The Cosmetics of Collateral Transformation

Responding to the new regulatory reforms such as the Dodd-Frank Act in the US, banks are now marketing “collateral transformation” services. A good source for various materials on this issue is Tracey Alloway’s coverage in FT Alphaville.

What are these services? How are they connected to the reforms? Should we be worried?

Collateral transformation is a fancy name for a particular type of loan, as shown in the top three boxes of the figure below. A company/fund trading a standardized derivatives contract cleared by a central counterparty (CCP) must post a margin. Initial margins are posted with cash and government securities; variation margins are posted with cash. Holding cash for the purpose of posting margins exacts an opportunity cost, for it earns less than if invested in less liquid securities. The bank steps in and offers to lend the company/fund the cash for collateral at the CCP, and the company/fund provides less liquid securities it holds in the balance sheet to the bank as collateral. In addition to providing the company/fund with liquidity, the bank structures the arrangement to easily mesh with the mechanics of trading, settlement and so on, so as to minimize the administrative costs to the institutions that are its customers. See this brochure and this article.

Dealer banks have always been providing credit and liquidity to customers trading derivatives with them. But this credit and liquidity was implicitly bundled inside the non-margined trades. Clearing forces the dealers to unbundle the two as separate services. Now the derivative itself must be cleared and margined, so that minimal credit risk attaches to the derivative. But the institution trading the derivative still needs the credit that it previously got from the dealer bank, and collateral transformation services are that credit. The bank assumes some credit risk from the counterparty, but it’s the same credit risk that was a part of the non-margined derivative, now explicitly itemized and booked separately. It’s a new look for an old face.

Collateral transformation services are the type of innovation that the financial reforms call for. In it banks to continue lending and assuming credit risk arising from customers’ derivative trades.

However, collateral transformation has made some analysts wary and voice warnings of the potential dangers to come:

1. Collateral transformation loads bank portfolios with loans backed by illiquid securities.  The liquidity mismatch between cash extended to customers and the collateral received can become combustible if the market value of collateral posted with the bank drops at the same time that the customers’ derivatives trades lose value and customers need to draw down on their credit line with the bank. This makes it more difficult for the bank to secure repo funding for its loan commitments.

2. Banks’ habit of demanding thin haircuts in good times and fat haircuts in bad times (pro-cyclical collateral) contributes to excessive volatility, bubbles and crises.

3. In their quest for ever higher returns, banks might increase their reliance on low-quality collateral.

4. OTC brokers’ portfolios tend to be more or less matched. Collateral transformation now available to many buy-side firms (pension and investment funds) with highly directional positions will make banks’ commitments unbalanced and more exposed.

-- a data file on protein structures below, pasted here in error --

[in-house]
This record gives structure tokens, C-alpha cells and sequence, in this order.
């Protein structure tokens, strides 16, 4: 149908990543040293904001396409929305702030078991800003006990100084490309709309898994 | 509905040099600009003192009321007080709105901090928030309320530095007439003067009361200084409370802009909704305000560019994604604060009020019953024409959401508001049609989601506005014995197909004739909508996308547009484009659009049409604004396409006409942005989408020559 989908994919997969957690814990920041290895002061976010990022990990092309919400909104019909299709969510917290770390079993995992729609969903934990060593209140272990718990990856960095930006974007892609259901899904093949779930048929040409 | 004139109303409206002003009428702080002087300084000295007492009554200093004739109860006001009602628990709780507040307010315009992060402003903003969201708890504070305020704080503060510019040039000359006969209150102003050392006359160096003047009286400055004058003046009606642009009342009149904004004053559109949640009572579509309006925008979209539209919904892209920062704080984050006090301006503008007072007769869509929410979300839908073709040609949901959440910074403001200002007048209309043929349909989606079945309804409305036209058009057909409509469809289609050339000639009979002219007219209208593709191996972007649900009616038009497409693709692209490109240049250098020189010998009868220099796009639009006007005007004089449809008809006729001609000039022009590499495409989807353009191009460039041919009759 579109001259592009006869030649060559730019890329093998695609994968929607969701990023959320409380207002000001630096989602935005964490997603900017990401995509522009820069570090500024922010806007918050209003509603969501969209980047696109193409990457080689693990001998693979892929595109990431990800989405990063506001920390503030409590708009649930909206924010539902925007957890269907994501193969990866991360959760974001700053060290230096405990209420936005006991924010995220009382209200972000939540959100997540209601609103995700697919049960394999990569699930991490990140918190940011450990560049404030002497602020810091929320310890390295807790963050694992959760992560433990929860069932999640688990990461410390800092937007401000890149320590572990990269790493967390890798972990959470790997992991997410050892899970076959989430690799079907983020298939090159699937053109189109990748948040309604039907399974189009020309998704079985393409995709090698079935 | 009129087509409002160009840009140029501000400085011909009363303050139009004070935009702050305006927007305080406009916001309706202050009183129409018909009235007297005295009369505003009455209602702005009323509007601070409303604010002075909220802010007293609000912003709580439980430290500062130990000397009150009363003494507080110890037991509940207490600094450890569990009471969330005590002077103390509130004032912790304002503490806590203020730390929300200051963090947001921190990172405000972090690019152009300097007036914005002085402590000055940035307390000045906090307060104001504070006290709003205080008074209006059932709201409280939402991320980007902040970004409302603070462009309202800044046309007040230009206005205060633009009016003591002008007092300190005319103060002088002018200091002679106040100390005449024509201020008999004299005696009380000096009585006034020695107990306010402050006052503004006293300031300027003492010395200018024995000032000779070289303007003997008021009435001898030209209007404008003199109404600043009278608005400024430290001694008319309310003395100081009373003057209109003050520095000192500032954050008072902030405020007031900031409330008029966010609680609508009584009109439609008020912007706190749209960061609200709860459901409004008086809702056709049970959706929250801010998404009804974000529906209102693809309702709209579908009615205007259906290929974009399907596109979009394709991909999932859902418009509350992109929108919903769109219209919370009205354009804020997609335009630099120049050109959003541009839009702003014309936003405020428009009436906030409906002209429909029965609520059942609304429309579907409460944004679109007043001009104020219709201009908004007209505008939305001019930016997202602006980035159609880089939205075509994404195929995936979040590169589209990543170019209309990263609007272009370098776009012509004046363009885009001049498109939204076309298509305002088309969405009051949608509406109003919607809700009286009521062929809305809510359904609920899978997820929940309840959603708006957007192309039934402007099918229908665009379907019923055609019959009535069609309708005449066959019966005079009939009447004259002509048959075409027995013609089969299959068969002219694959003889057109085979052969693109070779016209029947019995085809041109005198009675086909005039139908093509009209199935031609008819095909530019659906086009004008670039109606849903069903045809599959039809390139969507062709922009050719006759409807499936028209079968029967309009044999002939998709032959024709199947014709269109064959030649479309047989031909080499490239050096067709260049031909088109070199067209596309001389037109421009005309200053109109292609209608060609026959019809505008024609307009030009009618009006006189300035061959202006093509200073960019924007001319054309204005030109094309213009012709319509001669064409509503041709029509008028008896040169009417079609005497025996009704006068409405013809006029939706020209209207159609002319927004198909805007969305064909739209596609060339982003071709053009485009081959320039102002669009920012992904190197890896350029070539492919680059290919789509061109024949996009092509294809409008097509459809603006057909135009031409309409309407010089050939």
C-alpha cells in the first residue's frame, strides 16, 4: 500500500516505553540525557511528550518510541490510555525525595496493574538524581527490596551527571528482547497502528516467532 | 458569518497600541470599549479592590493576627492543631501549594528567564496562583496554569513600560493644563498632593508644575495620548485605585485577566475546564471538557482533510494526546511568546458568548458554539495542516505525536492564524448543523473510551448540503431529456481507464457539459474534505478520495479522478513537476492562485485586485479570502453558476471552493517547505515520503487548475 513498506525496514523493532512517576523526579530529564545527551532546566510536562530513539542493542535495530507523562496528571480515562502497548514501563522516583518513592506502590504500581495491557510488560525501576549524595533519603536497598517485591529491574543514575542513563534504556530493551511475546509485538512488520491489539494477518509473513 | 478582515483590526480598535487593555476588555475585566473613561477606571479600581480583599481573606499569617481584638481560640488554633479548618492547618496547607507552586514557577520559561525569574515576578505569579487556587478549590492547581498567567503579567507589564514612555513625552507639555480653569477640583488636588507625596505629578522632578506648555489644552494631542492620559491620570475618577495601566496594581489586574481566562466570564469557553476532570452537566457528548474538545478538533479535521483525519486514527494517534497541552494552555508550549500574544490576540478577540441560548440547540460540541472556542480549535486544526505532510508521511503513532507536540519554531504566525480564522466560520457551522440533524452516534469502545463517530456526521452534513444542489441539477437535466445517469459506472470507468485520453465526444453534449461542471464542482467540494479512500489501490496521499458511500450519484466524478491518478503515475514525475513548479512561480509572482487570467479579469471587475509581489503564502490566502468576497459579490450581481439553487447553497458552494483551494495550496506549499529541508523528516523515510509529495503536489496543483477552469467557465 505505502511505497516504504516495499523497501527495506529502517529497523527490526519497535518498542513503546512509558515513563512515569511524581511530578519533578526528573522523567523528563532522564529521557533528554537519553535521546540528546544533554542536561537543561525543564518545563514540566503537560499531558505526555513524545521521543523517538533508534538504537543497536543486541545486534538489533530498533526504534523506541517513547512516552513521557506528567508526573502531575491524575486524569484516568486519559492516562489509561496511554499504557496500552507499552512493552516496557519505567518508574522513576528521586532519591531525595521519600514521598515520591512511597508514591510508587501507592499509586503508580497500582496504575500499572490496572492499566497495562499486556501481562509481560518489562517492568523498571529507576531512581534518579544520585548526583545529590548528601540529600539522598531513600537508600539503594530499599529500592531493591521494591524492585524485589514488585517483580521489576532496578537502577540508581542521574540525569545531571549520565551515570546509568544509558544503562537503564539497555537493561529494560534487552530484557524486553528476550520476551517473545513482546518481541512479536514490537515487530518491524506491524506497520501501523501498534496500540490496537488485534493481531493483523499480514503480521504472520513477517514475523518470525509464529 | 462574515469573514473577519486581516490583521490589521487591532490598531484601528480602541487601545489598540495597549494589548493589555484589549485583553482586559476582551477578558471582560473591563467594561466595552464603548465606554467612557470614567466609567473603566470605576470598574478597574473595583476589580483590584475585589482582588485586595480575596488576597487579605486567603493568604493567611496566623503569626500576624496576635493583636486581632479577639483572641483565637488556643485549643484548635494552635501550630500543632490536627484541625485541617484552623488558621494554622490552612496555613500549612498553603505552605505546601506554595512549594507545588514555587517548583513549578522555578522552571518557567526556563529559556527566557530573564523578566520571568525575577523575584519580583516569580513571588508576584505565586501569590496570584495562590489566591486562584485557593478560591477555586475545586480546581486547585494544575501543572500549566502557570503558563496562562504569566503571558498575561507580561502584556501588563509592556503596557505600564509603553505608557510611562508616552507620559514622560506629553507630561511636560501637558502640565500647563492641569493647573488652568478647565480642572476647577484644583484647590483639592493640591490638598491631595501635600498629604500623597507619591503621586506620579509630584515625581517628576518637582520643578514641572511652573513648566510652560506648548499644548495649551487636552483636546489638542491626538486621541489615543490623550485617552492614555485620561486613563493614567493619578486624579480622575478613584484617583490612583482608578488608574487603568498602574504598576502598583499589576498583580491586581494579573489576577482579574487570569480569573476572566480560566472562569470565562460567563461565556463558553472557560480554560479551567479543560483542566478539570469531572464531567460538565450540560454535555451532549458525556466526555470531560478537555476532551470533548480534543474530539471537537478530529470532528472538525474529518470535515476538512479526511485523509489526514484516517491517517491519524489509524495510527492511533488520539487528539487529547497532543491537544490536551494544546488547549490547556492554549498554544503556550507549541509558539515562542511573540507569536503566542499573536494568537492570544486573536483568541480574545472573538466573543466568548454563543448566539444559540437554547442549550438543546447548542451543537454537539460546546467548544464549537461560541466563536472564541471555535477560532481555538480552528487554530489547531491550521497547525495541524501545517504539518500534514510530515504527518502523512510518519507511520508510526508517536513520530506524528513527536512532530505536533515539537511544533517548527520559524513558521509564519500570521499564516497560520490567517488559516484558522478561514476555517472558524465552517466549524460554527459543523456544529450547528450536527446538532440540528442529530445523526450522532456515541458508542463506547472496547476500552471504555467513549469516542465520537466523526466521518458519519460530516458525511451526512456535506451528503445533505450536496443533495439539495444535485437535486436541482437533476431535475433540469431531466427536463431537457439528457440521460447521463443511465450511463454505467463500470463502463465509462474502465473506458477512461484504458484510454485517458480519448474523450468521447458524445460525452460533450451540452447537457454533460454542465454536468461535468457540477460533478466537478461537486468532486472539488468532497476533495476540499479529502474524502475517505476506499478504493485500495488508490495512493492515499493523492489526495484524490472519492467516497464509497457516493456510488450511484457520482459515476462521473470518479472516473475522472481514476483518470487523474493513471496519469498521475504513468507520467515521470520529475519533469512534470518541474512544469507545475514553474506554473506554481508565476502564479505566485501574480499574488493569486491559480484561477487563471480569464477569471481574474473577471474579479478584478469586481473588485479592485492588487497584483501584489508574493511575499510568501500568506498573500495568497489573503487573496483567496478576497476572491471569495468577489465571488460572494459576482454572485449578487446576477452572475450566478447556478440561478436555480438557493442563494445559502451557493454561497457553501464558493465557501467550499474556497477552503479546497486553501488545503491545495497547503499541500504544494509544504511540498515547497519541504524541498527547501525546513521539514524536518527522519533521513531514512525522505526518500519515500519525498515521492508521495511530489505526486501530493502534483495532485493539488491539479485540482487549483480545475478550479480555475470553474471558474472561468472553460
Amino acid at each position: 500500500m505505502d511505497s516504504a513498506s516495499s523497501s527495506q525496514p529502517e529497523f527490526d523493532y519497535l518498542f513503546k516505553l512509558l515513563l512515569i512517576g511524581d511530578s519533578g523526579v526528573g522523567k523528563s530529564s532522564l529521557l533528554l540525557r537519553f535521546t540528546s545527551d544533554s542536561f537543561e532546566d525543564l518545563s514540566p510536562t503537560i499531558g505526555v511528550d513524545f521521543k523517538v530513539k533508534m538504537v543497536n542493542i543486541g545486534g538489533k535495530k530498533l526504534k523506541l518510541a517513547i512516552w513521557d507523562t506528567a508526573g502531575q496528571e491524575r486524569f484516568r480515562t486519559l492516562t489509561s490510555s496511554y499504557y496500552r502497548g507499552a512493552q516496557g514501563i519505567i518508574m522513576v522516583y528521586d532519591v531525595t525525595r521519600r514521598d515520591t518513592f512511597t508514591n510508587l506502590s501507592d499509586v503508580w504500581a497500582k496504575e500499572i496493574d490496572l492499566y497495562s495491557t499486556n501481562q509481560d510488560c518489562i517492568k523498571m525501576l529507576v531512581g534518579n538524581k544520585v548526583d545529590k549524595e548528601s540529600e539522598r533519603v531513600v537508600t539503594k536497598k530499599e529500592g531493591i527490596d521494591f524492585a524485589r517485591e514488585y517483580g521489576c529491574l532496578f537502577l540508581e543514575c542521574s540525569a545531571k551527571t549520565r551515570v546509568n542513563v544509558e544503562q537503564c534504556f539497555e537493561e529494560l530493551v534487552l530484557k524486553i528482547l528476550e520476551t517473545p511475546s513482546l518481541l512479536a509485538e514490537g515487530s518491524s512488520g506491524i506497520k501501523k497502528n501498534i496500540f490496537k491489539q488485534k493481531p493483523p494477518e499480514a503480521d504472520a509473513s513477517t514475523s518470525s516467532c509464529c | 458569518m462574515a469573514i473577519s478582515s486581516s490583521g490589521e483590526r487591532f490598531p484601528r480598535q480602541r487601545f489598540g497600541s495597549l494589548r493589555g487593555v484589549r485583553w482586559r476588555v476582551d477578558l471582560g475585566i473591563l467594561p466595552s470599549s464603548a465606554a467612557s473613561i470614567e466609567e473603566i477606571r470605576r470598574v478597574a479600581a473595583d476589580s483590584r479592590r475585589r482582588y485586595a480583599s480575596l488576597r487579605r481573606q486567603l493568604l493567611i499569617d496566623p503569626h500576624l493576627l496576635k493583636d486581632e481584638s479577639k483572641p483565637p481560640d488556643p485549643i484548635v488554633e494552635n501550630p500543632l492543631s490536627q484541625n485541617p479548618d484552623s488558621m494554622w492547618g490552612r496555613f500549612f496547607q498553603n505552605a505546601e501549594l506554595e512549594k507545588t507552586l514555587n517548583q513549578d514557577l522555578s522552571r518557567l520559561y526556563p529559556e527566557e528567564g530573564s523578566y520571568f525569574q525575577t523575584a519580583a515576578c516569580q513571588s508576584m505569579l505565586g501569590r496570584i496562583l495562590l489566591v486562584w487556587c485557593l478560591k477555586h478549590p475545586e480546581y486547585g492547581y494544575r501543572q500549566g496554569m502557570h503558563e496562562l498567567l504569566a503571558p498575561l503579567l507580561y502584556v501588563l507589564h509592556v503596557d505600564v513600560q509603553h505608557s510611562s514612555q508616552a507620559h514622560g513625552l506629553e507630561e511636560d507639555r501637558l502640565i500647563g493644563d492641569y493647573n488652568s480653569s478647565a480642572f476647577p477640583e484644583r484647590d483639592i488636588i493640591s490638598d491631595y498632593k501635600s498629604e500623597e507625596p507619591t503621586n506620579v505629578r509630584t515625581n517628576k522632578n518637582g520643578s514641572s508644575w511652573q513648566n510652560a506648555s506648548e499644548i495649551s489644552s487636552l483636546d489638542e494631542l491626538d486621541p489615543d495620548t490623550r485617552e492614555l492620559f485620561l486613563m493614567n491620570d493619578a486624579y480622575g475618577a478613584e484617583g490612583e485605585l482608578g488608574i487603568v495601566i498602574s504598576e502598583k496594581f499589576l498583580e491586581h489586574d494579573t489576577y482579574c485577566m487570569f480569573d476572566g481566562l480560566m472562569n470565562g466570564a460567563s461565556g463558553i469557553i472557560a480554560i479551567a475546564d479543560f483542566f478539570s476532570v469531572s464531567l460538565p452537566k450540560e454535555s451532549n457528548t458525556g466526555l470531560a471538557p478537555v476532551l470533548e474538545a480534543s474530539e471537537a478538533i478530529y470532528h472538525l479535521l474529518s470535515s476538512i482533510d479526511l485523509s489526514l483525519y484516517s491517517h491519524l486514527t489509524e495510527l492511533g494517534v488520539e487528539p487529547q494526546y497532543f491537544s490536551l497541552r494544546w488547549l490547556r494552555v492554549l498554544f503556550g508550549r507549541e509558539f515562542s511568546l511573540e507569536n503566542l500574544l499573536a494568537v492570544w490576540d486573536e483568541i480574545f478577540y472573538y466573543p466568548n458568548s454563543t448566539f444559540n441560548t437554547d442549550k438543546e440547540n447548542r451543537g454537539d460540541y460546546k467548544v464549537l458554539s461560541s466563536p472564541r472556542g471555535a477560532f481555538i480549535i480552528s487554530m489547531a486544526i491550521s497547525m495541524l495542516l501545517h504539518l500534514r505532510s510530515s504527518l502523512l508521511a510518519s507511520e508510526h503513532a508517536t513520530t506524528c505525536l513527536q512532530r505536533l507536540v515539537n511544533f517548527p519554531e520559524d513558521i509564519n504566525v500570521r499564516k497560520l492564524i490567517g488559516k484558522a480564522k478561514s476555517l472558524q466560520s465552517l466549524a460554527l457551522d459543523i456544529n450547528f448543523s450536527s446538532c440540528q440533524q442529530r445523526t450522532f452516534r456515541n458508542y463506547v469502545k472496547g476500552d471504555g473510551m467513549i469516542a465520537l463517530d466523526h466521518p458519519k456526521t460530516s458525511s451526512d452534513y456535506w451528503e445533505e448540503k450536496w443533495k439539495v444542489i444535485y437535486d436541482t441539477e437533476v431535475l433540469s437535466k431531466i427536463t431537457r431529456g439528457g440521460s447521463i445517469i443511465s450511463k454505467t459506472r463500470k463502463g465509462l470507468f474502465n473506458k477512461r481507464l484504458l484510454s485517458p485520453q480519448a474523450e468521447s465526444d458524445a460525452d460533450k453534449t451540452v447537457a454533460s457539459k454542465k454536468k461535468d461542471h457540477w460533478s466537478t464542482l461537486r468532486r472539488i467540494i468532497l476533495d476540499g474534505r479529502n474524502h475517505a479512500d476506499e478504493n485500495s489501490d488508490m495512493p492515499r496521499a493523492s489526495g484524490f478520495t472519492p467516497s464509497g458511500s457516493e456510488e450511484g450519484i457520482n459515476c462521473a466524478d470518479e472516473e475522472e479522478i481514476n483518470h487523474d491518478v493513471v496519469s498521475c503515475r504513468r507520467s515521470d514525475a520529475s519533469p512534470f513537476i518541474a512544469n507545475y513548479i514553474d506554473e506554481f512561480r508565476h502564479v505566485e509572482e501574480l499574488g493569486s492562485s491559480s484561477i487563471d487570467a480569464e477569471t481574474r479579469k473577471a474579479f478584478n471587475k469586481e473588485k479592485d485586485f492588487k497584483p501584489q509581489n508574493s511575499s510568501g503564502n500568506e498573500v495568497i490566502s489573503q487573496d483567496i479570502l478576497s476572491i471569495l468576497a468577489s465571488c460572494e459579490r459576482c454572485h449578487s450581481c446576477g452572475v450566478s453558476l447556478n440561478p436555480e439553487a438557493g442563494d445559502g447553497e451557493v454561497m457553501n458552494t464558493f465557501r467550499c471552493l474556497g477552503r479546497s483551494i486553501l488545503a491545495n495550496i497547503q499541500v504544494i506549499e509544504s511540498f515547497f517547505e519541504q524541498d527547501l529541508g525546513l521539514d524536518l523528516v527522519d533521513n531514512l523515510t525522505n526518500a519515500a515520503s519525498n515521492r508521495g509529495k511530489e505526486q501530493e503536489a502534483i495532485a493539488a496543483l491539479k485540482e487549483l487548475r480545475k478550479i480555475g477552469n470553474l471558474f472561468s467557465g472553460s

Many of these concerns are valid.

However, none constitute new dangers to the banking system, and all of them can be managed if banks follow proper practices. It is the banker’s choice to perform due diligence and decide whether to provide the service to a client, to ask for buffers, to classify what assets can be accepted as collateral, and to manage haircuts.

Regulators also need to do their jobs and monitor how likely clearing members face liquidity shortages in the event repo markets dry up. In theory, collateral transformation should facilitate their job as the credit lines extended become more open and explicit than they currently are in the OTC markets.

Well…things may not be so simple.

Once the dealer gets the securities it has the incentive to re-use them in many different ways to boost its returns beyond the commissions paid by the corporation for the collateral transformation services. As the bottom section of the figure shows, upon receiving the securities from the corporation, the dealer can exchange them into higher yield assets through swaps, sell them outright and invest on a cheaper synthetic through derivatives and get additional leverage. In all these transactions the dealer is taking higher risks, as well as counterparty risk. And remember that when the corporation decides to close the derivatives trade in the CCP, it returns the cash to the dealer, which in turn is obligated to give the securities back to the corporation. Because the investments made by the dealer do not match the securities that have to be returned to the corporation, the dealer is exposing itself to additional risks and can face big problems.

The issues presented by collateral transformation services are similar to those raised by synthetic ETFs, and both have already attracted regulators’ scrutiny—see here and here. The recent $2.3 billion trading loss at UBS involving the desk managing synthetic ETF exposure has added fresh urgency to regulators’ concerns.

Is the solution to brokers excessive risk taking and their inability to satisfy the enormous demand for cash associated with the transition into margined derivatives contracts, to make CCPs accept non-cash variation margins and allow trades to use broader types of collateral? No! This is definitely an idea to avoid. CCPs must be insulated from counterparty risk as much as possible, leaving the screening and handling of these risks to be done outside the CCPs.

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